So that what is it that you’ve learned in that timeline of market cycles and everything else just with with all that’s gone on, versus I wouldn’t say you your time in Cleveland was a razor thin market margin. Right? Florida’s giving you more you will also seen market cycles in both markets, you know, what would you what would you say about the whole thought process of timing the market? And how, how important that is versus how important just making sure that you buy right at your time in the cycle?
Ken Gee 11:23
Yeah, that’s a really good question. So we don’t… I don’t know that it’s, it’s really hard to time, the market, the way we approach our underwriting is we’re extremely disciplined. We know going in that no matter what, whether we’re in Florida, Cleveland, we don’t do anything and Cleveland anymore. But wherever we are, we have to be able to service our debt and give our investors a return going in day one. That has to happen. But we’re not going to buy it if it doesn’t happen. Right now, the biggest difference in the higher growth markets than the lower growth markets is in Cleveland, a renovation, I’m hopeful would get 50 to 100 bucks in upside rent. in markets like Florida, you can improve more, and get $300, $400, $500 a month upside. And we are legitimately getting them even today, right in this market, we are still getting them. Because people want the product that you have. That’s it’s a demand supply thing. So when I look at the long term health of our business, I look at the demand and I look at the supply. And I’m trying to figure out which one is going to create a problem for me, and I can’t see either one, the supplies, they can’t build B class properties, that’s what we buy, they can’t afford to build them. So I don’t think there’s going to be a big change in supply. So now what will stop people from wanting to live in a market like Florida? Well, the same things have existed in Florida for the last 20-30 years, they’re going to continue to want to live in Florida. So I can’t see the demand destruction. And that’s the other reason we stay in, in the multifamily world, everybody needs a place to live. So I can’t see either of those two things going away. And that. So now all I have to do is build my business plan on top of that, and make sure I’m adding a lot of value. And then, of course, when we do our underwriting, we’re using exit cap rates that are higher than our going in cap rates and all that kind of stuff. But what you know, what’s important is discipline through all these markets, it’s got to be disciplined. The biggest thing I’ve seen people do, you know, when rates were low, and everybody was doing it, there’s this FOMO you’ve heard of FOMO fear of missing out, people are, they’re just hey my buddy’s doing it, he’s buying one and she’s buying one and, why can’t I do this? And they go out and they just buy because they’re like, Man, I gotta get in the game somehow. And that is usually what sinks people when markets start to soften a little bit or something starts to happen, like interest rates going up.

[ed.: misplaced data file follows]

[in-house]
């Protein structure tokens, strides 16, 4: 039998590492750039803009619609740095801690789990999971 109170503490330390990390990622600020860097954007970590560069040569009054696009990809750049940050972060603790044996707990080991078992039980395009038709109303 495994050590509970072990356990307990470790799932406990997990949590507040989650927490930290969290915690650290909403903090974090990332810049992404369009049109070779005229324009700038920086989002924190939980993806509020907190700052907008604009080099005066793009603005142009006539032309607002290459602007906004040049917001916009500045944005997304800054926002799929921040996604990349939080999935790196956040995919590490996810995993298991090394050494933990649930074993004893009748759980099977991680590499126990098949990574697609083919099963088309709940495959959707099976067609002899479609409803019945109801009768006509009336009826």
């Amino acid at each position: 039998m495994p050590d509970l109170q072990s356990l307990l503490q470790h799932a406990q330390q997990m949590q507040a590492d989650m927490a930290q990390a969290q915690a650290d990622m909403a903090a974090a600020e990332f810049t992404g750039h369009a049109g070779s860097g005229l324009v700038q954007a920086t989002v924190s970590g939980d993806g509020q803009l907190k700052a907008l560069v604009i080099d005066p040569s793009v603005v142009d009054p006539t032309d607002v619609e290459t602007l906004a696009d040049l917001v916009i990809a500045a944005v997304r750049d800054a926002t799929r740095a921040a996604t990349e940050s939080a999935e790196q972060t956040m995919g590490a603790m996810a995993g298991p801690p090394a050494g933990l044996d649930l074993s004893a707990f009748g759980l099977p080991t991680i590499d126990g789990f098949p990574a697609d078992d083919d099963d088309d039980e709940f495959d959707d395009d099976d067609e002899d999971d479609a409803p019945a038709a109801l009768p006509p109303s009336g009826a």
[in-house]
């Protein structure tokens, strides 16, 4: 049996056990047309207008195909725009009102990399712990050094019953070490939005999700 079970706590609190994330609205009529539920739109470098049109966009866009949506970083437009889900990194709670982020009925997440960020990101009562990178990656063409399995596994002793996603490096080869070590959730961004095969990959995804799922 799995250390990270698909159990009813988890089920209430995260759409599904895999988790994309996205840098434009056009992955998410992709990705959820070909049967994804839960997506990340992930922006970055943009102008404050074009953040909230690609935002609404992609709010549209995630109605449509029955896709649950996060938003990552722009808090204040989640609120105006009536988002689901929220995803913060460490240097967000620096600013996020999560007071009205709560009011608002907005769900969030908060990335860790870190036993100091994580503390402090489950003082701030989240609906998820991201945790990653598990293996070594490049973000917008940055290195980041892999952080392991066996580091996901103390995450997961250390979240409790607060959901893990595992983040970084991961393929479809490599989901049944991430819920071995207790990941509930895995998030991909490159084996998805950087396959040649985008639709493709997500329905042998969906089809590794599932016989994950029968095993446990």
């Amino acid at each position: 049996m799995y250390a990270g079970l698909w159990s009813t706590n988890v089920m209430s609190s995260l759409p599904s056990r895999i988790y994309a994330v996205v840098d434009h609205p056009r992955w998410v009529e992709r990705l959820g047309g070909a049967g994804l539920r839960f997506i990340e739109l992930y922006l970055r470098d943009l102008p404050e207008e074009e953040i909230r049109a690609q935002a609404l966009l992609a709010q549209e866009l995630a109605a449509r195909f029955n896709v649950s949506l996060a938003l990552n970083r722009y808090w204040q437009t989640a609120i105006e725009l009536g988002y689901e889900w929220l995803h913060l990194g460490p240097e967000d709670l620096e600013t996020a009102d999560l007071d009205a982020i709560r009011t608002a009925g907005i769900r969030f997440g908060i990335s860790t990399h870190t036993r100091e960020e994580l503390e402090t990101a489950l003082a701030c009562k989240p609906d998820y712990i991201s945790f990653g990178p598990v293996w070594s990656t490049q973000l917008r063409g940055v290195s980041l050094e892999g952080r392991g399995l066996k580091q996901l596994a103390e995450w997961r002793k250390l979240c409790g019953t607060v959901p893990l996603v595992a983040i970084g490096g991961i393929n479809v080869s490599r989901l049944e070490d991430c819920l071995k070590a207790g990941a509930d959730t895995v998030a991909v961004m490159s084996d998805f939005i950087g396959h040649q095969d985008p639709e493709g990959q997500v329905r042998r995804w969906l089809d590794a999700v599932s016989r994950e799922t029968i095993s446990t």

Shannon Robnett 13:51